Rich, Louise Dickinson
RICH, Louise Dickinson
Born 14 June 1903, Huntington, Massachusetts; died April 1991 Married Ralph E. Rich, 1934 (died 1944)
Louise Dickinson Rich began writing about her life after her marriage. The couple settled in the Unorganized Territory of northwestern Maine. We Took to the Woods (1942) tells of their primitive housing, woods lore, various pets, and the birth of their first child without the aid of a midwife. The book was popular and successful in those discouraging war years. Rich retained her chatty personal narrative style in later books, including Only Parent (1953), which describes her trials and adventures as a single parent (her husband died in 1944).
Rich's descriptions of nature are always incidental to the central personal narrative. Only in The Natural World of Louise Dickinson Rich (1962) does she attempt to write a "natural history" of New England. Even here the writing is personal, anecdotal, and humorous. Rich describes the creatures she has found and domesticated in each of New England's three geographical areas; the typical flora, with appropriate stories about their names and uses; and the contradictory nature of New England climate and geological history. Rich's more usual attitude toward nature is summed up in her "50-Year Bird Plan," enunciated in My Neck of the Woods (1950): she will learn to recognize one bird species a year, then tell all the resort guests that year that the small birds are yellow-bellied sap-suckers and the large ones ospreys.
A large portion of Rich's work was written for young people. She has seven books in a First Book series, as well as many short stories and juvenile novels. In The First Book of New England (1957), each chapter has a fictionalized account of one or two children growing up in a region with a very distinct ethnic background. Through this format Rich manages to convey much history and economics. Sex-role stereotyping is thoroughgoing: boys grow up to be tobacco farmers, lawyers, doctors, or scientists; girls aim to be teachers, wives, or even Olympic skiers.
An adventure series for young people about a young Maine guide, Bill Gordon, was abandoned after two volumes (Start of the Trail, 1949, and Trail to the North, 1952), but Rich's later juvenile fiction continues the genre. Somehow the clichéd writing is not so annoying when it comes through the consciousness of a twelve year old, but again the stereotyping is disturbing. Rich's boys must not show emotion or worry the women, while girls get hysterical over skunks and worms.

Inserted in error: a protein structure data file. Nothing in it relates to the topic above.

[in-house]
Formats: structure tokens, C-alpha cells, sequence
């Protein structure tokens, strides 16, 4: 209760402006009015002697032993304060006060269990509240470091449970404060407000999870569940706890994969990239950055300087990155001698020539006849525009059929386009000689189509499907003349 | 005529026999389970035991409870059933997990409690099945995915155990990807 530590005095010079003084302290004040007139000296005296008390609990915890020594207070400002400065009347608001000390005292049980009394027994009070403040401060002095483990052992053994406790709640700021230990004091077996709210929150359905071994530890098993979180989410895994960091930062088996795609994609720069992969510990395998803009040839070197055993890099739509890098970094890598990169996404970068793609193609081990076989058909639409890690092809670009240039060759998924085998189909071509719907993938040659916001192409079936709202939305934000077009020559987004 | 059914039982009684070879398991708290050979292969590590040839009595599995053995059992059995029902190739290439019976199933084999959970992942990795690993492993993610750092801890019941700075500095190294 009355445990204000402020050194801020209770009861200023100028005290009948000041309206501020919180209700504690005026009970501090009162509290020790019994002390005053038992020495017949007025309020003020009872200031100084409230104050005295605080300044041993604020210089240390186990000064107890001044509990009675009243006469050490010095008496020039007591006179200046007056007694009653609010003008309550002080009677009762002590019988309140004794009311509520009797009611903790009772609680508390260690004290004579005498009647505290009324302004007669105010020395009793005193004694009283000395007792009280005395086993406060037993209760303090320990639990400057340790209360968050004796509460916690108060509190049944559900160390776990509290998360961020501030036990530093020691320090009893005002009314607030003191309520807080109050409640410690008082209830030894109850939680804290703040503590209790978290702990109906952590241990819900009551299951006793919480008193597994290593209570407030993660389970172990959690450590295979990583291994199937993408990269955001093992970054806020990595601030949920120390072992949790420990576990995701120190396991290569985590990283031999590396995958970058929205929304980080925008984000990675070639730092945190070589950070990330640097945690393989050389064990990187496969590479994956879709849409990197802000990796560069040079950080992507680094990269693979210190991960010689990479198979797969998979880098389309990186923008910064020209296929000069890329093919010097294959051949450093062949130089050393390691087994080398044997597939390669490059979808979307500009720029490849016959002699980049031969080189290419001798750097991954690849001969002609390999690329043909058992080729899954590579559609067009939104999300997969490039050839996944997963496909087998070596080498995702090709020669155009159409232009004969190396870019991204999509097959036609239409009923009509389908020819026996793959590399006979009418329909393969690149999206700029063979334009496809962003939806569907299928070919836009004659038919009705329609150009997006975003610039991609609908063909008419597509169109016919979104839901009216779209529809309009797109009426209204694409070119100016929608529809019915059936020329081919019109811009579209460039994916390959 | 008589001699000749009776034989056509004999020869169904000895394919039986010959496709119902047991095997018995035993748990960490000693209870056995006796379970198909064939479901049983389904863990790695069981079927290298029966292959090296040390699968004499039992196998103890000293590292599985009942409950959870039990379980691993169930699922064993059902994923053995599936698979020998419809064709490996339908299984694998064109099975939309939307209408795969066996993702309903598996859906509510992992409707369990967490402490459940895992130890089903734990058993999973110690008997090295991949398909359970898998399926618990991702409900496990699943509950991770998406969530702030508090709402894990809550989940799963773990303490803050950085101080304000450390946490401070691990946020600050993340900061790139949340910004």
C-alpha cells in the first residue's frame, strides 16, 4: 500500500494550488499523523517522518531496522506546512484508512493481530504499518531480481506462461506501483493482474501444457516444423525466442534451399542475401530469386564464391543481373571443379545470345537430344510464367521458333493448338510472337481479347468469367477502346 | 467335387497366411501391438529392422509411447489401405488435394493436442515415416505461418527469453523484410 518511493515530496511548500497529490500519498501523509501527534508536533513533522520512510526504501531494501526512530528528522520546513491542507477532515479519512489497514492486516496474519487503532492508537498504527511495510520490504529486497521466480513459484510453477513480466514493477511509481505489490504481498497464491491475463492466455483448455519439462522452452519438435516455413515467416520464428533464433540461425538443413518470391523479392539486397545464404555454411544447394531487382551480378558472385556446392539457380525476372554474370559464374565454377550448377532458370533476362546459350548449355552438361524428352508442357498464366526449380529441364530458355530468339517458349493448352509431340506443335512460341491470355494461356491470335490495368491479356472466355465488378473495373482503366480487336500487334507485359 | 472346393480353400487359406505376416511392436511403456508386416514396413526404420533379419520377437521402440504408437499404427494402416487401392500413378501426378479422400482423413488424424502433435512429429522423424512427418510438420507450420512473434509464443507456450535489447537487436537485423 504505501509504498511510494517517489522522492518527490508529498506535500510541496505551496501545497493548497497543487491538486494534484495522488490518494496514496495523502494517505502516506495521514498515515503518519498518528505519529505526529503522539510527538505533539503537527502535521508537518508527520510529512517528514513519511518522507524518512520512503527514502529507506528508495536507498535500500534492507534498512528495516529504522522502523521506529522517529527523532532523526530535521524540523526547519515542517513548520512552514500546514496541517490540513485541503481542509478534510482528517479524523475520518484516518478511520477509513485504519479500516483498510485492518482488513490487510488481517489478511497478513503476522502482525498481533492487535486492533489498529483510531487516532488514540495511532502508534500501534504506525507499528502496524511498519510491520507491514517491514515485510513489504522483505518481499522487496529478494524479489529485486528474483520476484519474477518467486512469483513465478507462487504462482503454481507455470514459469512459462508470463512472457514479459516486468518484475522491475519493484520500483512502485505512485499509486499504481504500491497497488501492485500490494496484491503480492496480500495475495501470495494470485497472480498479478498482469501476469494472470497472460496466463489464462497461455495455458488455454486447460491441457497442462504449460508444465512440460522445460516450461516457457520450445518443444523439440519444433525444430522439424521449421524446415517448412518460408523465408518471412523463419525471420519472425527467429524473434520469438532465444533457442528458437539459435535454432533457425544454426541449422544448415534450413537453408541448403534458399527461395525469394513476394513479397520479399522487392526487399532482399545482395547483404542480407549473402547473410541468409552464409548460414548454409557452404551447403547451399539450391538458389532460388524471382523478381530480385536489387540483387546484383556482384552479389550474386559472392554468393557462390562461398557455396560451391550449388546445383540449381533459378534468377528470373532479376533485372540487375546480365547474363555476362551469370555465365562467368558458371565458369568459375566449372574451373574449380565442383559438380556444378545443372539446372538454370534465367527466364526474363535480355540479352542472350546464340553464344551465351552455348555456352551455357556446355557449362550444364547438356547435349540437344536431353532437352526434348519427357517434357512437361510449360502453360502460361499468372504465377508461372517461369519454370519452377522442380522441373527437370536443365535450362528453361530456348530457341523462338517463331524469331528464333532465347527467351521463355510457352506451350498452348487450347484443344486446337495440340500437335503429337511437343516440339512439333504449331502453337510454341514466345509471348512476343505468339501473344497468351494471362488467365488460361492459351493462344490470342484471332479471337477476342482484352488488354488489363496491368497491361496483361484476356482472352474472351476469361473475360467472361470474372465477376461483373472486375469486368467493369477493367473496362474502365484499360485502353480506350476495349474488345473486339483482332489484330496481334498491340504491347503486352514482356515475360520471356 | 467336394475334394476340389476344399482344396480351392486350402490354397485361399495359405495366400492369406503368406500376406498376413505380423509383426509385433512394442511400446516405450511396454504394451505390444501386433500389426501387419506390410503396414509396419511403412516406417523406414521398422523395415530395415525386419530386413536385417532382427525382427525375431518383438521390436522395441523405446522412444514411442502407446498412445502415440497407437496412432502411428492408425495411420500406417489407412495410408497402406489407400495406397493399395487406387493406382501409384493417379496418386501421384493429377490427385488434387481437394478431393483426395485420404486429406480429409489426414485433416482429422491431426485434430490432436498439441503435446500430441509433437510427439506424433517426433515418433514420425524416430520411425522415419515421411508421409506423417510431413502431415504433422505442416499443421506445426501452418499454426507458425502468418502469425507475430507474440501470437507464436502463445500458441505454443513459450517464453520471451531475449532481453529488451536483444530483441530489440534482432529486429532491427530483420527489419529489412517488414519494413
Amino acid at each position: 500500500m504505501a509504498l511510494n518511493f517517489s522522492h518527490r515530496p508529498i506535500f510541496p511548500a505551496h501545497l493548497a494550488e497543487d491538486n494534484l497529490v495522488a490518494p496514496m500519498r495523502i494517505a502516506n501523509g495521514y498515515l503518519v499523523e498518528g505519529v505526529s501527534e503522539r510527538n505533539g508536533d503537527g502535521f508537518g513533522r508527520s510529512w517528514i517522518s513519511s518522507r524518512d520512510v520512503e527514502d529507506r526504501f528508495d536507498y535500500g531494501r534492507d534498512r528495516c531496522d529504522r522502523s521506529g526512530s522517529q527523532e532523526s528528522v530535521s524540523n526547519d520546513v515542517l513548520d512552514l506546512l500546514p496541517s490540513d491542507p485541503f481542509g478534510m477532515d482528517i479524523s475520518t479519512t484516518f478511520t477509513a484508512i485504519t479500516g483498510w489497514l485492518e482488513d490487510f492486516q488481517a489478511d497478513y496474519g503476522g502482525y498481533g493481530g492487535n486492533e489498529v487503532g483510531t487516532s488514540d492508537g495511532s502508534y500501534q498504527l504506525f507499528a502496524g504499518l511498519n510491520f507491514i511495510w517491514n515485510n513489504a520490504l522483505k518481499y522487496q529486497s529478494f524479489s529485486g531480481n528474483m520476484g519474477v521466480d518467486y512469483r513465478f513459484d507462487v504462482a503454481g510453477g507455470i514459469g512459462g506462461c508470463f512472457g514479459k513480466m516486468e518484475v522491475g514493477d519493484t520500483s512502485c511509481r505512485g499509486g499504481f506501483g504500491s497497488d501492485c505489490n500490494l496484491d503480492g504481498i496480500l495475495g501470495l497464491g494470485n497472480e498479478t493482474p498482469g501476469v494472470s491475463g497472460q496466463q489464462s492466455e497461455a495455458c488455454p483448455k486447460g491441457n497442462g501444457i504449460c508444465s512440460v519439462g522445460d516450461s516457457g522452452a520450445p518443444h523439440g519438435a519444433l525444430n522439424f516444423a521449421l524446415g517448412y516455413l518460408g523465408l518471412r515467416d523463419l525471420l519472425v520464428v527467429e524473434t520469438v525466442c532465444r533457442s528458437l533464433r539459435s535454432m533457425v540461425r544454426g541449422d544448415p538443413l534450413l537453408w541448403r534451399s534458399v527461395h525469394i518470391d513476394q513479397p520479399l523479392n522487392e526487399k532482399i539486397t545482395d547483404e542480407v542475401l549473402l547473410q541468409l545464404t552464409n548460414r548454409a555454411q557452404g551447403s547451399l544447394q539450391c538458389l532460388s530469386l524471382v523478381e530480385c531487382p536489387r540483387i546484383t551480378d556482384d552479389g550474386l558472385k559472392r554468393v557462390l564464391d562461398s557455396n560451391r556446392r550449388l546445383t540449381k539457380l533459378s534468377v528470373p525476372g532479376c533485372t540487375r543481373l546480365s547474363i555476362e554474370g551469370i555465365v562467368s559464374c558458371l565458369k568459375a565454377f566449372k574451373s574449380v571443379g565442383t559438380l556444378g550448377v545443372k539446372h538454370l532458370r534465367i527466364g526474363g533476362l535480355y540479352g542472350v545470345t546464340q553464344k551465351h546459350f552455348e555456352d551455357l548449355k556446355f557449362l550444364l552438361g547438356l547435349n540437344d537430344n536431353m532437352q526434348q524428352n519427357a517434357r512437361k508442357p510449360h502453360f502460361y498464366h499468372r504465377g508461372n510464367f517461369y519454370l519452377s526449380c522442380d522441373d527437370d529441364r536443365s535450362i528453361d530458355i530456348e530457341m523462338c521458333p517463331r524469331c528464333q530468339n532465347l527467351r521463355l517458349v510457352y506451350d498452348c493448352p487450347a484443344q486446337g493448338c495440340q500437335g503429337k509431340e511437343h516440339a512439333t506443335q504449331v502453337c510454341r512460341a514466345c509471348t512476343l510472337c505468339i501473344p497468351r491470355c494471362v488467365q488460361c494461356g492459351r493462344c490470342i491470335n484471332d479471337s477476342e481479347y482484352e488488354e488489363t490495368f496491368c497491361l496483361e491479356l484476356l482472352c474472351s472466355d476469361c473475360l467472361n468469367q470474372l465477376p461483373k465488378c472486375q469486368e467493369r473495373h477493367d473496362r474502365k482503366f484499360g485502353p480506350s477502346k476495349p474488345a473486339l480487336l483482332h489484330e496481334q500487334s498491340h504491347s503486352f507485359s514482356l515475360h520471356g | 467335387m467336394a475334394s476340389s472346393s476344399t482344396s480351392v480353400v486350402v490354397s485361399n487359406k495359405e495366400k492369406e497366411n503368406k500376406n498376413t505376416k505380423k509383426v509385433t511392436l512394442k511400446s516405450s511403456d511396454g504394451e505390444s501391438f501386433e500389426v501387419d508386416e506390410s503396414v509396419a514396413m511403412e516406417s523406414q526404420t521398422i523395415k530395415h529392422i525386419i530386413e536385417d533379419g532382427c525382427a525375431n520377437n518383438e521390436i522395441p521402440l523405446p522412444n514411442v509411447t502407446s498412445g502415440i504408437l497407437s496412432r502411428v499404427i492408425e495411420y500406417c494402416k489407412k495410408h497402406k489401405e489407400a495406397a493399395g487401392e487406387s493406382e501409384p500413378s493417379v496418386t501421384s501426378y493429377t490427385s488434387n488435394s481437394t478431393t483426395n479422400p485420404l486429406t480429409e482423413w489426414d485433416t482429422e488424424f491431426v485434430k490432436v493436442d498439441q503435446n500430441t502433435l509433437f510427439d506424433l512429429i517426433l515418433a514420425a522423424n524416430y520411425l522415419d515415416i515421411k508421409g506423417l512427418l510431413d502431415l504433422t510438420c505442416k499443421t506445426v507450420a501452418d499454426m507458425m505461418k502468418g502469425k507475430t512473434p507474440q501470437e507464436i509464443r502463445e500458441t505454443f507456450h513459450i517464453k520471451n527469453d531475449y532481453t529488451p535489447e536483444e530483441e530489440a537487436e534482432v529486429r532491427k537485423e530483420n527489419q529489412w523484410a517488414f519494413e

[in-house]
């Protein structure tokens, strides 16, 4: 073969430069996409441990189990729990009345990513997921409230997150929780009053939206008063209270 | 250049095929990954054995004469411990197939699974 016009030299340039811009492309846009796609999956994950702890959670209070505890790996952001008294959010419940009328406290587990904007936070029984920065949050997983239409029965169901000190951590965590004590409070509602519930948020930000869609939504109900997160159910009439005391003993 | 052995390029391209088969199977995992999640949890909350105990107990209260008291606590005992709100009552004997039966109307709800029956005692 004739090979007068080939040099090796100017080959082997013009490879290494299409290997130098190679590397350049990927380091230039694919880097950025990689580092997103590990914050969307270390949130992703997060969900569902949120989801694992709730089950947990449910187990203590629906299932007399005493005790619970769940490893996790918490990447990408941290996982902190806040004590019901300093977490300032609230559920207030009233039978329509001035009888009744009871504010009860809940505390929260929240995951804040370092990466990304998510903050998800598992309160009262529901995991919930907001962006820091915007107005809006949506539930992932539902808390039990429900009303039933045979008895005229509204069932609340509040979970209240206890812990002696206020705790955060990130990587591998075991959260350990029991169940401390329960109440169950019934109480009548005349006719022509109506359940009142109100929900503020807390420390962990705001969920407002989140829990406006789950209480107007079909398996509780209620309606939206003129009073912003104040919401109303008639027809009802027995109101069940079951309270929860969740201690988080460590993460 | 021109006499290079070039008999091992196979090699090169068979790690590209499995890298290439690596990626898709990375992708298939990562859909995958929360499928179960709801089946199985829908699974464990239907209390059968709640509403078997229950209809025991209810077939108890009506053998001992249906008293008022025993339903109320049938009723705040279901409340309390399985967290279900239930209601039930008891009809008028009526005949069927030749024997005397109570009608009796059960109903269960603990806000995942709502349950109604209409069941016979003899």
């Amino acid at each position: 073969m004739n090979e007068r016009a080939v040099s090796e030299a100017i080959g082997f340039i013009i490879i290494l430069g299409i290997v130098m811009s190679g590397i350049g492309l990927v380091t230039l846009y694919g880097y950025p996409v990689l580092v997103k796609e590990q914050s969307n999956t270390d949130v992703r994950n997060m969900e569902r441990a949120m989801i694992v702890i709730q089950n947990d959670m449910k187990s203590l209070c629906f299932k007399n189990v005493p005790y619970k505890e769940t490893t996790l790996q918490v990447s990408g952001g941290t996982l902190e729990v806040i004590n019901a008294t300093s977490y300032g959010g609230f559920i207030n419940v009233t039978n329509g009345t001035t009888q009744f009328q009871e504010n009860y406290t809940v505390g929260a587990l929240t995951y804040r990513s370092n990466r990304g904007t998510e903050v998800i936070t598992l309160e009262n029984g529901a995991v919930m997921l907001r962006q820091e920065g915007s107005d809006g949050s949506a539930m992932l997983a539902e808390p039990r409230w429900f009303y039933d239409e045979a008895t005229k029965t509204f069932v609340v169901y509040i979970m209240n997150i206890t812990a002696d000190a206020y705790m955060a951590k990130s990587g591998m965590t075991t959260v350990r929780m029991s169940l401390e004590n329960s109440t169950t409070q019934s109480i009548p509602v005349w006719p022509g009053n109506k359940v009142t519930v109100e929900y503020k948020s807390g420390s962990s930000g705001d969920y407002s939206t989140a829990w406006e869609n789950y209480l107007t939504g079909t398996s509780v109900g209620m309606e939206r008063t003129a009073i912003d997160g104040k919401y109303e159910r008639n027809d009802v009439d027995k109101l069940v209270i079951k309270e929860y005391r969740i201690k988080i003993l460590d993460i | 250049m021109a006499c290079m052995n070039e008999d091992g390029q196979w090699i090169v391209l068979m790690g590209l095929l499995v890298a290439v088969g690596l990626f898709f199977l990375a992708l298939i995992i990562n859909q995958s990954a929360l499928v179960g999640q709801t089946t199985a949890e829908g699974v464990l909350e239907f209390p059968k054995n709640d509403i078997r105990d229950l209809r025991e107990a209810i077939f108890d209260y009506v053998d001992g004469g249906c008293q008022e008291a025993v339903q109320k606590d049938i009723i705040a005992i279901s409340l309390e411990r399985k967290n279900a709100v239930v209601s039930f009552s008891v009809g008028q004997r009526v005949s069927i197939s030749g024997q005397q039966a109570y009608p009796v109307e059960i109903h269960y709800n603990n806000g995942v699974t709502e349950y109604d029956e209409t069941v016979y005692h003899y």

Perhaps the most satisfactory of all her works are Rich's informal guides to Maine: The Coast of Maine (1956), The Peninsula (1958), State o' Maine (1964), and The Kennebec River (1967). Rich relates anecdotes well, and she obviously appreciates the unique down-east personality. Local history, geography, and lore are all told with great good humor. Describing the land, people, and creatures of the shore and sea around Maine's Gouldsboro Peninsula, The Peninsula includes chapters on lobstering, local speech, community customs, regional cooking, and the strong independent women of the peninsula.
At her best Rich can be humorous, fascinating, evocative of place, and very readable. At her worst she is clichéd, historically inaccurate, and full of unsubstantiated generalizations; her style is neither creative nor economical. Her works betray an intense desire for acceptability, for strengthening the image of the scatterbrained, flighty-but-responsible, cowed-by-men-and-tools, warmhearted American "mom." Every unconventional action or comment is followed with some kind of apology. If Rich was forced into this pose by her popular audience, we can be thankful for the slightly heightened awareness of the 1970s.
Happy the Land (1946). Innocence under the Elms (1955). The First Book of the Early Settlers (1959). Mindy (1959). The First Book of New World Explorers (1960). The First Book of the China Clippers (1962). The First Book of the Vikings (1962). The First Book of the Fur Trade (1965). The First Book of Lumbering (1967). Star Island Boy (1968). Three of a Kind (1970). King Phillip's War, 1675-76 (1972). Summer at High Kingdom (1975).
CB (May 1943). TCAS.
"Rich, Louise Dickinson." American Women Writers: A Critical Reference Guide from Colonial Times to the Present. . Encyclopedia.com. (January 19, 2019). https://www.encyclopedia.com/arts/news-wires-white-papers-and-books/rich-louise-dickinson
"Rich, Louise Dickinson." American Women Writers: A Critical Reference Guide from Colonial Times to the Present. . Retrieved January 19, 2019 from Encyclopedia.com: https://www.encyclopedia.com/arts/news-wires-white-papers-and-books/rich-louise-dickinson
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